A Waltz in Europe
The Concealed Shoe Index
In many parts of Europe and other parts of the world footwear has been found concealed in the structure of buildings for many centuries. There is an idea that the hidden footwear was deliberately placed to act as a protective charm against supernatural beings such as demons, ghosts, witches and other undesirable entities. The belief was that witches were attracted to the human odour found in used footwear and once they entered they became unable to turn around.
The English town of Northampton has a strong tradition of shoe making. The local museum keeps a Concealed Shoe Index that has collected 1900 reports of findings of concealed shoes by 2012.
17th and 18th-century French brides would put a coin in their shoes, when they got married, to prevent any witches from cursing their husbands with impotence. On the saint’s day of St Agnes, patron saint of young girls, English girls would be encouraged to take dew-sprinkled sprigs of rosemary and thyme, put one in each shoe, and recite a rhyme imploring St Agnes to make a future husband appear in their dream.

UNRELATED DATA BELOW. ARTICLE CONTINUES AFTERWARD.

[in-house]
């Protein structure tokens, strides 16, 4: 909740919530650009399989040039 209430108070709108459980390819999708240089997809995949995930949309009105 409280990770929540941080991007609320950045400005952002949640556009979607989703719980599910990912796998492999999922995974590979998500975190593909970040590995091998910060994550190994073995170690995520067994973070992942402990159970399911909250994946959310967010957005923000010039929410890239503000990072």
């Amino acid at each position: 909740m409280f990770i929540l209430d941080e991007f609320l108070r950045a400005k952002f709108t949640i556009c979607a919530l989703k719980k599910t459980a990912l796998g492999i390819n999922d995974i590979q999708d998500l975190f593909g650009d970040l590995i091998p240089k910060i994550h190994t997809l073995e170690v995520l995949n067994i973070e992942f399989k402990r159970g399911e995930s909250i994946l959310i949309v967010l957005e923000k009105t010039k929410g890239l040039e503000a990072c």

Shoes at weddings
Originally, the fathers of Anglo-Saxon brides would give one of her shoes to her new groom, as a transfer of ‘ownership’. The tradition evolved into the throwing of an old shoe at the couple as they departed the church, to give them luck in the future. By the 17th century, it became a gender-neutral way to give luck for everybody, and people would cheerfully request that footwear be
thrown at their heads for good fortune. Nowadays, shoes are tied onto the back of the car of the bride and groom after the wedding.